At Halloween, she would make homemade popcorn balls; at Christmas, realizing that our school was highly multicultural, rather than decorating the room in standard Christmas adornments, she'd ask us to research our own culture's winter celebrations, and bring something in to add to the room. Before summer break, she played us songs from Elvis' "Blue Hawaii" - that was, in fact, the only time I saw her as a vulnerable person. A few students mocked her for playing something as ancient and outdated as Elvis was to 90s children, and she actually broke down in tears. All she'd wanted was to share her love of music, and give us something fun and summery to listen to in our last few days before break, and her being laughed at for it apparently hit her hard. I remember being angrier than I'd ever been that day - this woman had showed the same love for the cruel, seemingly heartless bullies as she had for the sweetest and kindest of kids, and here they all were, teaming up to laugh at the silly old lady with her silly old Elvis records. It was that day - despite the fact that it was only a few days before we left her class forever - that the relationship between Mrs. Pashuk, myself, and a couple of other classmates, changed permanently. It was that day that previous alliances were severed, and geeks, bullies, preps, and jocks, joined together, in opposition to those that had formerly been our peers. Some of us were horrified by how some others had treated her that day, and what clique we belonged to had absolutely no bearing on the side we took. It was a day of growing up, and a day of learning to stand our ground. Some of us, who had previously remained silent to damn near everything, loudly proclaimed our distaste for their behaviour. Some of us, who had previously clung tight to our clique, boldly took the side of "the enemy", in solidarity with a woman who had made a sincere attempt to connect with each and every one of us. Some of us grew a little that day, and Mrs. Pashuk, from that point on, fostered in us a belief in ourselves. Not just because we had stuck up for her, but because we had defied our social expectations, and stood up for what we thought was right. And, in her typically fair and bold manner, also (later) defended those who had mocked her, reminding us that they had every right to not like what others liked.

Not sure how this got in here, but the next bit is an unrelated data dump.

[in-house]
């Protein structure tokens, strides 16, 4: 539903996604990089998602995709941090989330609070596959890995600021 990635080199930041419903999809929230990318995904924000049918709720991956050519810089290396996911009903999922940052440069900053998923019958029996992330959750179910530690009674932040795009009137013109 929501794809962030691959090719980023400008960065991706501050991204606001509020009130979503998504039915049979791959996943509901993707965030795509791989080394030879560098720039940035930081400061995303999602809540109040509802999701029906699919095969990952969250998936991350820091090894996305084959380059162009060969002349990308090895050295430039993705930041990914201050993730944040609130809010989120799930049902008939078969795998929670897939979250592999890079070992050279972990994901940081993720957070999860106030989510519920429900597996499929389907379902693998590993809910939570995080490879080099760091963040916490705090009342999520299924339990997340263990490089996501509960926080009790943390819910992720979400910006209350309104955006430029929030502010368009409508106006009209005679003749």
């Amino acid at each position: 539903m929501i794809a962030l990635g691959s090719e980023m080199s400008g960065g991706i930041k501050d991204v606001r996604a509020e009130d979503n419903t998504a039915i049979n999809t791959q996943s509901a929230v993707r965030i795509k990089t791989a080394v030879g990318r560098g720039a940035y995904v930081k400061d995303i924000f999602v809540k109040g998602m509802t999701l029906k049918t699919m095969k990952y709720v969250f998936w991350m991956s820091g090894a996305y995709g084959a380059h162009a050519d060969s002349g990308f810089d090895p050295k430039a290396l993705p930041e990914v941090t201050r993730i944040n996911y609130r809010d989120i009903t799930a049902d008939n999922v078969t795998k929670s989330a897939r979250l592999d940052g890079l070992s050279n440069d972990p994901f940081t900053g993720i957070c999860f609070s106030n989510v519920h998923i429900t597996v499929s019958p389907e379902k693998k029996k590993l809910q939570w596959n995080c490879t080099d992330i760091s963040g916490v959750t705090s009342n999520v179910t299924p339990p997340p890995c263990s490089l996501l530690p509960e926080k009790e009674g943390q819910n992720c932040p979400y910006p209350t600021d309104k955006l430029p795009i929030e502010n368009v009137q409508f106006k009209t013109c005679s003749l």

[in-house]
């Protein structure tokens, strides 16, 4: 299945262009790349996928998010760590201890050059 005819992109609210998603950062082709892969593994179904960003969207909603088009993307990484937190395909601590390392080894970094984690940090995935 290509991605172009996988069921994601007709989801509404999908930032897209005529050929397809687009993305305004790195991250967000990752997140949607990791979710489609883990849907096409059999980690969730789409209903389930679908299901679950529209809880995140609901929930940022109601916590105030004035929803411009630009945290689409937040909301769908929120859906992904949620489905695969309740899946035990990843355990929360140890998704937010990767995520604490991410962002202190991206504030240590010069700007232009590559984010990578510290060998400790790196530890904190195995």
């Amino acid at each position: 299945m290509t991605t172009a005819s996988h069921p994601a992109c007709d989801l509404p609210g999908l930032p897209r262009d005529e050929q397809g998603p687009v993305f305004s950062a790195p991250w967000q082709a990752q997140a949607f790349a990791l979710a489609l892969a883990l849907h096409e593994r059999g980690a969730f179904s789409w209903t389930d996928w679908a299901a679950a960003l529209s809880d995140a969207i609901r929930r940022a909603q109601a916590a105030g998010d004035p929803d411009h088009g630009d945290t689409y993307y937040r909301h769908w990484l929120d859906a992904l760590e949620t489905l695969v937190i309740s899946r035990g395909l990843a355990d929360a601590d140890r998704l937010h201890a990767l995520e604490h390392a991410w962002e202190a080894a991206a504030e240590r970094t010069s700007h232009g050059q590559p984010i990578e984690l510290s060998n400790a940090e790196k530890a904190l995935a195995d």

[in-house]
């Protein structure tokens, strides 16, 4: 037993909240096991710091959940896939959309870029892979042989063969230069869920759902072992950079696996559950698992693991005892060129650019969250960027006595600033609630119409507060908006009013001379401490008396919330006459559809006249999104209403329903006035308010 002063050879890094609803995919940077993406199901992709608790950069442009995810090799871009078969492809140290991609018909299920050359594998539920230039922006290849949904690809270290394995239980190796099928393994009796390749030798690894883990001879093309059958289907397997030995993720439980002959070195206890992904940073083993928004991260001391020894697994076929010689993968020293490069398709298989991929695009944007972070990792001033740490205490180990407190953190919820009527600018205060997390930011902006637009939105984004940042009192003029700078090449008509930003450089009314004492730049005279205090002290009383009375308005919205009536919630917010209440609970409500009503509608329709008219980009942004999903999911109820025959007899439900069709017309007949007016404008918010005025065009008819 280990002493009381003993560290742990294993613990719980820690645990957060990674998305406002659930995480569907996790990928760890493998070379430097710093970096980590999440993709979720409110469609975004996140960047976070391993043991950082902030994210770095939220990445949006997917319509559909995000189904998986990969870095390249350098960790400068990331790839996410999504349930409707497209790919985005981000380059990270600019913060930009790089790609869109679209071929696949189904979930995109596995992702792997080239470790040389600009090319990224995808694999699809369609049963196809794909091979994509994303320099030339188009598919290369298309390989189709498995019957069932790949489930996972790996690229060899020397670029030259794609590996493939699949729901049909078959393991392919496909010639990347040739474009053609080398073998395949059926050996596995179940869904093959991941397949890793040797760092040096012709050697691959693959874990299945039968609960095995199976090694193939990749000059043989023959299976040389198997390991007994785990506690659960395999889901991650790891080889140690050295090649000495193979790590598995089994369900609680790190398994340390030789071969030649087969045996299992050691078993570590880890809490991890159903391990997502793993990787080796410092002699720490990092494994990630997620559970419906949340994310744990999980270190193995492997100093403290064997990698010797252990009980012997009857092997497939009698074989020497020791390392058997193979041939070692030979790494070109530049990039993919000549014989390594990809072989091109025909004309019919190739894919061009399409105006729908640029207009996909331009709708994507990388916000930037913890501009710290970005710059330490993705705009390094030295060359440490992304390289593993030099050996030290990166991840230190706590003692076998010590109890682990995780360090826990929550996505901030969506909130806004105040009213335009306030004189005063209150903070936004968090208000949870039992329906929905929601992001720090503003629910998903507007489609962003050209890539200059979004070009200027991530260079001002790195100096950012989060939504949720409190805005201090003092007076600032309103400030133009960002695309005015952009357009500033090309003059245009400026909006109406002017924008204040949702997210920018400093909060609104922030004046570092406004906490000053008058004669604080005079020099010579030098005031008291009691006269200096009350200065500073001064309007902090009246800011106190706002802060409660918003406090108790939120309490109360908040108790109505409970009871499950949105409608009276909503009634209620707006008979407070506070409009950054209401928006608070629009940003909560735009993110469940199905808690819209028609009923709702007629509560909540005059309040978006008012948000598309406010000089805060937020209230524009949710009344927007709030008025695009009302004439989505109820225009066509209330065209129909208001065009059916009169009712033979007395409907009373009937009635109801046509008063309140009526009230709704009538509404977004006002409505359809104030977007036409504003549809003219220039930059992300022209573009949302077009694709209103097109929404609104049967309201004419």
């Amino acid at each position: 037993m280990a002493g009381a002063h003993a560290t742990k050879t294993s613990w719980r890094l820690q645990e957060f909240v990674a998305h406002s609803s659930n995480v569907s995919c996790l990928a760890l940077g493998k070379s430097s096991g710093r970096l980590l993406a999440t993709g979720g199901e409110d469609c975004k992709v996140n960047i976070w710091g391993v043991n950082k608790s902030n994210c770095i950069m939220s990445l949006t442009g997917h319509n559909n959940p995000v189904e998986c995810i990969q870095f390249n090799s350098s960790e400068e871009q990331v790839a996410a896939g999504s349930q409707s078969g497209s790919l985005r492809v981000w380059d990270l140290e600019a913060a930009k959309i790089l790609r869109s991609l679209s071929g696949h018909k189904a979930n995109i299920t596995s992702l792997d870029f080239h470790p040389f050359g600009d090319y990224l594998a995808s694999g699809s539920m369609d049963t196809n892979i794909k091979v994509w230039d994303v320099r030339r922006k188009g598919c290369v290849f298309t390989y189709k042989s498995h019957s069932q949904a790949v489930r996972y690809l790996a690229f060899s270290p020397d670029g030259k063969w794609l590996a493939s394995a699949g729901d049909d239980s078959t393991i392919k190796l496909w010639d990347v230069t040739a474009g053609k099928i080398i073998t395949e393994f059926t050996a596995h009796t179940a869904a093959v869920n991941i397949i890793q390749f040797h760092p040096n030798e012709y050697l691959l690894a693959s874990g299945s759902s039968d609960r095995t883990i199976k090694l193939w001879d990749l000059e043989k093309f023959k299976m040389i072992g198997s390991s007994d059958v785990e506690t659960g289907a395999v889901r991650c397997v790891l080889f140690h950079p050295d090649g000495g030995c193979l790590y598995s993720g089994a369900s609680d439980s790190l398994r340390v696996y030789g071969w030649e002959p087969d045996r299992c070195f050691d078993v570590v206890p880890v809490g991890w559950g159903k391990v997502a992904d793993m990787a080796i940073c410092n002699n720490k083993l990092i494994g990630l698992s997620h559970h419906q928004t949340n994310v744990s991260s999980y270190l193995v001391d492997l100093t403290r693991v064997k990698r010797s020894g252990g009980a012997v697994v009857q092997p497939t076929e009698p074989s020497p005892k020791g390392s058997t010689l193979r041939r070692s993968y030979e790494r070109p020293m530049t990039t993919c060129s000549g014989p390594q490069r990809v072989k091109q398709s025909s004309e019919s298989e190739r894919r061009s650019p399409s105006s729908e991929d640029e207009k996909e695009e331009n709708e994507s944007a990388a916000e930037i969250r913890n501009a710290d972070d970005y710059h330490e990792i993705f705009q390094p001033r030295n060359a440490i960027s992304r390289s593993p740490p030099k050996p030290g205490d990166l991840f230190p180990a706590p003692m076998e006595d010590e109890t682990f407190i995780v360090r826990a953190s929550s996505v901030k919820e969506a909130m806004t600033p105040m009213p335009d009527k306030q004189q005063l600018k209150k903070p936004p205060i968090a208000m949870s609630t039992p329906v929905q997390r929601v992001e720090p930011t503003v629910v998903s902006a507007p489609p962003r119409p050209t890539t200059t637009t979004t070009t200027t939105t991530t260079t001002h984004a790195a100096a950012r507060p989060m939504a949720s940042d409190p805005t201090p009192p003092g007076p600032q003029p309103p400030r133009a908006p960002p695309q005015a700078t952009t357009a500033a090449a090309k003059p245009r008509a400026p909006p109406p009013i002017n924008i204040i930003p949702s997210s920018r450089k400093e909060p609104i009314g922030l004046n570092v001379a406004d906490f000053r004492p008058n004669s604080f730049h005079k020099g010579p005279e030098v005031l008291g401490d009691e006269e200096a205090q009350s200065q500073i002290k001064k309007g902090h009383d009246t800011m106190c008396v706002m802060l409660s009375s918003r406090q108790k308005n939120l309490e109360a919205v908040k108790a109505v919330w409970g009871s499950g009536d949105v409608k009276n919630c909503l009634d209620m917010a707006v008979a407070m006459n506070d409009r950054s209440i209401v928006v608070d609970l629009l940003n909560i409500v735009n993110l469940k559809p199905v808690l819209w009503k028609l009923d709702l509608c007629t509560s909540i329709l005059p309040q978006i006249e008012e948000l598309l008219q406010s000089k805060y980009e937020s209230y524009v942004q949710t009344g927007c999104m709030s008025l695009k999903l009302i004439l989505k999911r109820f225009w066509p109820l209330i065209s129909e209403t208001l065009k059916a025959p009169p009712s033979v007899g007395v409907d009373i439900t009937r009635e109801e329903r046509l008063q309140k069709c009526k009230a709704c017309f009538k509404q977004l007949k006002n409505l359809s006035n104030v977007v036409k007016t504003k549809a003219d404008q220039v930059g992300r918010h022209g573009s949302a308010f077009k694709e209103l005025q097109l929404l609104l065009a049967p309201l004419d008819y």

I can't say that, without Mrs. Pashuk, I wouldn't have become a writer. I can't say with any certainty that I wouldn't have published a book or written for websites or started my own business. But I can say with absolute certainty that I would have had to work far harder to learn the necessary lessons, that I would have had to overcome much more doubt, and that I would have had far less confidence. I can say with absolute certainty that the way Mrs. Pashuk approached me forever changed my own approach to learning, to writing, and to communicating. I can say with absolute certainty that her influence made me a stronger, smarter, bolder person. That, after leaving her classroom, I felt more equipped to face the real world, even if I had no idea at that point what it actually was. That her belief that everyone could succeed, that everyone had a passion worthy of following, that her seemingly genuine love for everyone, completely altered the way I viewed my peers, and life itself. That she was the first person, outside of my own family, that sincerely cared whether or not I succeeded.
We love you, Mrs. Bevery Jean Pashuk. May you forever know the good you did in countless lives. May your legacy live on well beyond the 81 years you were given. May you Rest In Peace.